• The five-year-old child on the crowded streets of Calcutta has many Tests and meets many Allies and Enemies—street children show him how to survive and mean, angry adults wish to do him harm. (The characters in Jumanji: Welcome to the Jungle, experience dangerous tests, as well. They meet an ally in the form of an NPC (non-player character) in the game in which they now find themselves. This ally leads them through the game, giving clues. The enemies are obvious as the title suggests. They’re in a jungle fraught with obvious and non-obvious dangers.)
  • Saroo finally runs into a nice woman who takes him in, feeds him, gives him a soft bed, and takes care of him overnight as if he were her child. He thinks he’s found a safe haven, but it turns out this is the Approach to the Inmost Cave where severe danger lurks. The nice woman is really a child slave trader.
  • She calls a man who comes over to meet Saroo, but the boy, as young as he is, has some street credit now and can sense that the man wants to do him harm. He passes the Ordeal, by extricating himself from the situation by running away. (Dorothy’s Inmost Cave was the Wicked Witch’s castle. In The Mountain Between Us, Alex falls through the ice and Ben nearly loses her. Both survive the ordeal by getting out of the situation.)
NOTE: After successfully going through the Ordeal, Saroo is now on his journey back. Picture the Hero’s Journey as a counter-clockwise circle. He starts at the top, takes a dive around the left side of the circle until he ends up in the Cave, then begins to climb back up the right side of the circle to where he started, albeit changed.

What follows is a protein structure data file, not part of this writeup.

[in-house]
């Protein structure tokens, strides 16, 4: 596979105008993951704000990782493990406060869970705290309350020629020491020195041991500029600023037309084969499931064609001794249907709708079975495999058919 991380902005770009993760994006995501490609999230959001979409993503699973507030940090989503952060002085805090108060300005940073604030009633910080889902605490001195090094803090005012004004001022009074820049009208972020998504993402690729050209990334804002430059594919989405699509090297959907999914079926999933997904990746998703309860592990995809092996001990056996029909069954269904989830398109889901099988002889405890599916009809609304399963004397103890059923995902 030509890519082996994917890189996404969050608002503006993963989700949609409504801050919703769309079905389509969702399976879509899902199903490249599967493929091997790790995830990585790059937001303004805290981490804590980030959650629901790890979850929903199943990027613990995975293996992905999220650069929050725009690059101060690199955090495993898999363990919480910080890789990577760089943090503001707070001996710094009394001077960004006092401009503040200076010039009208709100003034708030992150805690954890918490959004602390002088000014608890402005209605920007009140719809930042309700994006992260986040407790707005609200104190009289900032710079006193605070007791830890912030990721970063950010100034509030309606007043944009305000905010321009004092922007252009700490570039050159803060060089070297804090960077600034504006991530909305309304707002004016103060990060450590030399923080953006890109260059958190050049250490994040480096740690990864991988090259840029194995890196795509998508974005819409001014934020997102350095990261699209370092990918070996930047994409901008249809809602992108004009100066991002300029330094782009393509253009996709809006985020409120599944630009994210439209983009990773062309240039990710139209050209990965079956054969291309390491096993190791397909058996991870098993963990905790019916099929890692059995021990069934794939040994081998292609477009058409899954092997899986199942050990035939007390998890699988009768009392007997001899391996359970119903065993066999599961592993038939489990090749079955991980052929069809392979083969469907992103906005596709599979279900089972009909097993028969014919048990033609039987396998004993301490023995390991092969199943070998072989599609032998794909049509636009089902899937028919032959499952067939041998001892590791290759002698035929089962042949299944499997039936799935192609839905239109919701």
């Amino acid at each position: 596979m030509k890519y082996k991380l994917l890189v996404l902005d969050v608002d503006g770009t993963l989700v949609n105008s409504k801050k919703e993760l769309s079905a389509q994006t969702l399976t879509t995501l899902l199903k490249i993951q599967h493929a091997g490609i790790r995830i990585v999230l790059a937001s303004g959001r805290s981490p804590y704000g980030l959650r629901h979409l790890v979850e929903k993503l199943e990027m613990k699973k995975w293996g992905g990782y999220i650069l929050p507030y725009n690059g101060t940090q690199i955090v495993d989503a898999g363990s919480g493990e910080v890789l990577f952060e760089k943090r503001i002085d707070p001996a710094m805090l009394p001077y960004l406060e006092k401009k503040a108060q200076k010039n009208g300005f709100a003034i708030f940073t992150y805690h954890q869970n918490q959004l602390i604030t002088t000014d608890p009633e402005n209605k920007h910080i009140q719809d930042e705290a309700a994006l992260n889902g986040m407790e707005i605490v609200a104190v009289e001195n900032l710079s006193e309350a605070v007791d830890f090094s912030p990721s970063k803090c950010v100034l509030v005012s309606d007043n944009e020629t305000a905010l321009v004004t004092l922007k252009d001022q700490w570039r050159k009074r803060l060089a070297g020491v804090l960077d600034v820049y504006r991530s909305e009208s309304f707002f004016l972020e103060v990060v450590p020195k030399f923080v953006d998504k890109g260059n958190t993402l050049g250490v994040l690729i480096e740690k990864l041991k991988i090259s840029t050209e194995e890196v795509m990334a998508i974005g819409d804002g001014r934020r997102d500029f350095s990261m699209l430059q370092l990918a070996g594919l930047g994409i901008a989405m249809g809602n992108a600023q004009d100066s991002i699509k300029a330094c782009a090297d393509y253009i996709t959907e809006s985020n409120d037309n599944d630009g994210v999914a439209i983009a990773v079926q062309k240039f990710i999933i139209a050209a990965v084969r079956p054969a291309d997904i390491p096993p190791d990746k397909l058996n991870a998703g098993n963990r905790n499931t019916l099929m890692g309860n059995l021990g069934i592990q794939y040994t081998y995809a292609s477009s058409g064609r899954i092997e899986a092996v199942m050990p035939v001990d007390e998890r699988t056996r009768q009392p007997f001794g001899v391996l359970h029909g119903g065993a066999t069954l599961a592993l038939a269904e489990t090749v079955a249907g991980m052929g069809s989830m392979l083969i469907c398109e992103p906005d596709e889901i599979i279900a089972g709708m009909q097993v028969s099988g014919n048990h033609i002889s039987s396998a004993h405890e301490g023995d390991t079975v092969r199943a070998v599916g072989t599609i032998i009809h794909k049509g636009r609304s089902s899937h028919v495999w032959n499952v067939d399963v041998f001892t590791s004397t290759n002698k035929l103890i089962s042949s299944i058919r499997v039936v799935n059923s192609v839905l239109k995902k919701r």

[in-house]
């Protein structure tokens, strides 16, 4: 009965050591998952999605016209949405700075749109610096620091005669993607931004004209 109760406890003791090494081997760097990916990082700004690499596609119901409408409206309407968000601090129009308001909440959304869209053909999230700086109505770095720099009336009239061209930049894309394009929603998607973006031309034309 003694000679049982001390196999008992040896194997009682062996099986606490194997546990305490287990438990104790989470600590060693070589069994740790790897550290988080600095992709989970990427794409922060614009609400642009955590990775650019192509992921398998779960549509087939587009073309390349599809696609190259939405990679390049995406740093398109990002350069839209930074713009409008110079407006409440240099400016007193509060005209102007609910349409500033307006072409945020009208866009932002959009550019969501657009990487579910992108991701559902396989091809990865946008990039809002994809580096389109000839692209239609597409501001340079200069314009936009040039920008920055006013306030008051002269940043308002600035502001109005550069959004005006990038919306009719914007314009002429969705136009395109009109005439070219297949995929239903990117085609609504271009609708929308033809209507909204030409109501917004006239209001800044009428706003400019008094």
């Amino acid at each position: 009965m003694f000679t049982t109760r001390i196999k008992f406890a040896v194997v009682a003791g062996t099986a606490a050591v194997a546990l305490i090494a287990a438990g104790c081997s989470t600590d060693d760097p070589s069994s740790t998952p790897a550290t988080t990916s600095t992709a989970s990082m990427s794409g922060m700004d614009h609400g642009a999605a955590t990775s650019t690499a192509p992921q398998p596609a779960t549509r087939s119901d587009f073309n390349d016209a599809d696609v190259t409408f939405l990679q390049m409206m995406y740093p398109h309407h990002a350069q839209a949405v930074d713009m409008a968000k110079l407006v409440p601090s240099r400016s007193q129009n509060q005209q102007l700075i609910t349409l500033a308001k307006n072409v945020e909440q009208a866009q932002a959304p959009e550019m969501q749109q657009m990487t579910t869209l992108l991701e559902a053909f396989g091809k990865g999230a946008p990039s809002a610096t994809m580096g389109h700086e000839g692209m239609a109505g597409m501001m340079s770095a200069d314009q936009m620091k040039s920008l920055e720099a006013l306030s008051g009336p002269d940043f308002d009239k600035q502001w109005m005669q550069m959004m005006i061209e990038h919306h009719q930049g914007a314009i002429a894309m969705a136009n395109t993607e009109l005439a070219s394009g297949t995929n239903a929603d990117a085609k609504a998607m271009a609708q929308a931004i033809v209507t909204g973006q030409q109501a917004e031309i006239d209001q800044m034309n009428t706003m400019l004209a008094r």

• Saroo is finally found by someone who can help. He’s placed in an orphanage, where it’s not pleasant, but it will be the catalyst to him finding normal again. He’s adopted and receives his Reward. His short goal, or first Outer Goal, was to be safe and he’s achieved that. Just as Dorothy’s short goal was to survive the Wicked Witch, Saroo has been concentrating on not dying on the streets of Calcutta. However, his Inner Desire, to be reunited with his family, has not yet been met.
  • Once he’s placed in the home of a lovely Australian couple, he begins The Road Back. And this propels him into the third Act where resolution is achieved.
  • During The Road Back, Saroo grows up in Australia, his native language slowly fading. He becomes a man of sterling character, happy and healthy. His subconscious awakens bringing back the memories of his childhood. He tries to find his home on Google Earth, but there are too many little villages and he doesn't know where to start. He eventually finds the water tower at the train station where he was separated from his brother, but it takes him two more years to meticulously trace the myriad of tracks leading away in a one-thousand-kilometer circle. He zooms in on the countless villages hoping to spot familiar landmarks of his home.